Service Canada Just Called – Do I Have To Respond?

When just cause is alleged as the basis for terminating an employee’s employment, employers are often contacted by Service Canada seeking more information about the reasons for termination.

When advising on this situation, we often remind employers of the following:

  • Section 51 of the Employment Insurance Act (the “Act”) requires the Employment Insurance Commission (the “Commission”) to give an employer the opportunity to provide information as to the reasons for the loss of employment. However, providing information pursuant to this section is non-obligatory for employers.
  • Subsection 126(14) of the Act requires an employer to provide any information or document that the Commission requests if the Commission serves notice personally or by confirmed delivery service on the person from whom the information or document is requested.
  • If an employee is denied employment insurance benefits, he or she can appeal that decision. Case law suggests that it is very risky for an employer to participate in this process. Because of the concept of “issue estoppel”, an employer’s participation in this process coupled with a finding in favour of the employee, may later prohibit an employer from arguing in a wrongful dismissal lawsuit that it had just cause to terminate the employee’s employment.

As a result, our advice to employers in responding to a request from Service Canada is often as follows:

  • If the initial request for information, reasons, or documents is made via telephone (as it often is), consider requiring Service Canada to put the request in writing and properly serve it pursuant to subsection 126(14). This requirement will also help the employer avoid any claim by a former employee that his or her personal information was improperly released to a third party. If a request is not properly made pursuant to subsection 126(14), consider simply confirming to Service Canada that the termination was for cause. Consider also at this time declining to participate in the process.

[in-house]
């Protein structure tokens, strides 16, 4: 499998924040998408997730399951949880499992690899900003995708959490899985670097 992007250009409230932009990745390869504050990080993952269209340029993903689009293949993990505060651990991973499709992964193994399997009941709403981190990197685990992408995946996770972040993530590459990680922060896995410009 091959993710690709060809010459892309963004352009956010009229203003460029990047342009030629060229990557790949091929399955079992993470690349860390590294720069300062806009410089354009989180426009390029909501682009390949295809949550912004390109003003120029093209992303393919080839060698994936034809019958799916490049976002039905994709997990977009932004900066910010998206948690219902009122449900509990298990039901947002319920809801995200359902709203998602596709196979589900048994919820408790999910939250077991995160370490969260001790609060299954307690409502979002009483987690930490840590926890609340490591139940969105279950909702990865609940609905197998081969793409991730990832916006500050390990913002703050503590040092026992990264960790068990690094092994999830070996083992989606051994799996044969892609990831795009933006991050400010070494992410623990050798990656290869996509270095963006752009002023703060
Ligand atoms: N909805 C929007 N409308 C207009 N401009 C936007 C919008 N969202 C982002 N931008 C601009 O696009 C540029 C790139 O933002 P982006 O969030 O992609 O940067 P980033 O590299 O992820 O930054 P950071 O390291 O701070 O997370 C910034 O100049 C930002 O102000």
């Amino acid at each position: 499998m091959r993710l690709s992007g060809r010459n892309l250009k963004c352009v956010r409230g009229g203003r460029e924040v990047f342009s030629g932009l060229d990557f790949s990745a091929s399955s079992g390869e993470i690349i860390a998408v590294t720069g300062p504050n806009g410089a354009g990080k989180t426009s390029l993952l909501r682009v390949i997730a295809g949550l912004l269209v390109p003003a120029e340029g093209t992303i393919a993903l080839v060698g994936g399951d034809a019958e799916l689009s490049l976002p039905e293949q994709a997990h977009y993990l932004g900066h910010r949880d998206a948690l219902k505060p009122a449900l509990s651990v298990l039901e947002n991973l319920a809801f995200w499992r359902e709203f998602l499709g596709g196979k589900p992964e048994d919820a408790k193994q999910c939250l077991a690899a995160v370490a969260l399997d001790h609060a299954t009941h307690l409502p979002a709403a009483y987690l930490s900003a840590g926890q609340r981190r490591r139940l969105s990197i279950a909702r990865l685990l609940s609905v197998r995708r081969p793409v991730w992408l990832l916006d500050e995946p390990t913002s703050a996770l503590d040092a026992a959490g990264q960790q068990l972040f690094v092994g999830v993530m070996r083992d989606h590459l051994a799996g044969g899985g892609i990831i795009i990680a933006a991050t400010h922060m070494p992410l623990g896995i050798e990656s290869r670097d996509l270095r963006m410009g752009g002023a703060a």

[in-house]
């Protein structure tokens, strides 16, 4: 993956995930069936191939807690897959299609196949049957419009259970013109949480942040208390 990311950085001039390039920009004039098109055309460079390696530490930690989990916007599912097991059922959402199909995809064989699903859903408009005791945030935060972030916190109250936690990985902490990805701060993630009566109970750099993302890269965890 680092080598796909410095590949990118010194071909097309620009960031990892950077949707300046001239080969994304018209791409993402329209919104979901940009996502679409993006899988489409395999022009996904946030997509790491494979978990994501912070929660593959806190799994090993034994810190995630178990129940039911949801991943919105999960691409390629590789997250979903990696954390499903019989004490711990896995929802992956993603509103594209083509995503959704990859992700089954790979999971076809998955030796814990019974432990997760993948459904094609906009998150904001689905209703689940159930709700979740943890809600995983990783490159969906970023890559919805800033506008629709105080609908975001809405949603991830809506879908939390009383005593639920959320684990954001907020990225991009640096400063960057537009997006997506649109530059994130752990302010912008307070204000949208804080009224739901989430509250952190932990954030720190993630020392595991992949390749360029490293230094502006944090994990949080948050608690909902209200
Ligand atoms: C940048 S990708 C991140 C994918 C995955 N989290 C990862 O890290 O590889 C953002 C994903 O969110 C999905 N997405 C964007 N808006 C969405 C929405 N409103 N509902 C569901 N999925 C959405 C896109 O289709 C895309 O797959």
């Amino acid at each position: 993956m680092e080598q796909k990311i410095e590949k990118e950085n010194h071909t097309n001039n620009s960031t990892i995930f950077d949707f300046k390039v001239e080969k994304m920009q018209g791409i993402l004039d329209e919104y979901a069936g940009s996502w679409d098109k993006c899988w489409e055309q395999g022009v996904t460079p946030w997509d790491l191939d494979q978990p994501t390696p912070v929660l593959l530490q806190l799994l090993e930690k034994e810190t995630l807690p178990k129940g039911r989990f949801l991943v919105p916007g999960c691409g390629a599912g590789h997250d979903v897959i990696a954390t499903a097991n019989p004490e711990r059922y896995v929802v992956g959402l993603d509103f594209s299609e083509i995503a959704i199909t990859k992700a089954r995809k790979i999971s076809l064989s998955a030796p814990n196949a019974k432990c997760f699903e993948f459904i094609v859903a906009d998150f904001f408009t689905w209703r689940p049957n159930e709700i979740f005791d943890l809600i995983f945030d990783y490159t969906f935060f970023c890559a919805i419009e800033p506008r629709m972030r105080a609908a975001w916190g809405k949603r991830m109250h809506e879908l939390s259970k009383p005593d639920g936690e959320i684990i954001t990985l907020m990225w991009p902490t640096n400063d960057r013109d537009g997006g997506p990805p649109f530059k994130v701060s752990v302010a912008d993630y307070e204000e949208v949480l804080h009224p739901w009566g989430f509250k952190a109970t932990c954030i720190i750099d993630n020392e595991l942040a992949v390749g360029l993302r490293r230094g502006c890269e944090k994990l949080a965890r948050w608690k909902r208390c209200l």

• Only provide the information and documents that Service Canada properly requests. There is usually no benefit in providing anything more. In our experience, Service Canada will often only request the termination letter (which likely contains the grounds for the just cause allegation). If so, provide the termination letter and nothing more.
  • Mention in the response letter to Service Canada that (a) the employer is only responding because of its obligations under the Act and that the employer takes no position on whether the employee is entitled to or should receive EI benefits, and (b) subject to an ongoing obligation to comply with the Act, the employer does not wish to participate further in the process.

If you have any questions about this or related topics, please don’t hesitate to contact Ben Aberant or Shana Wolch.



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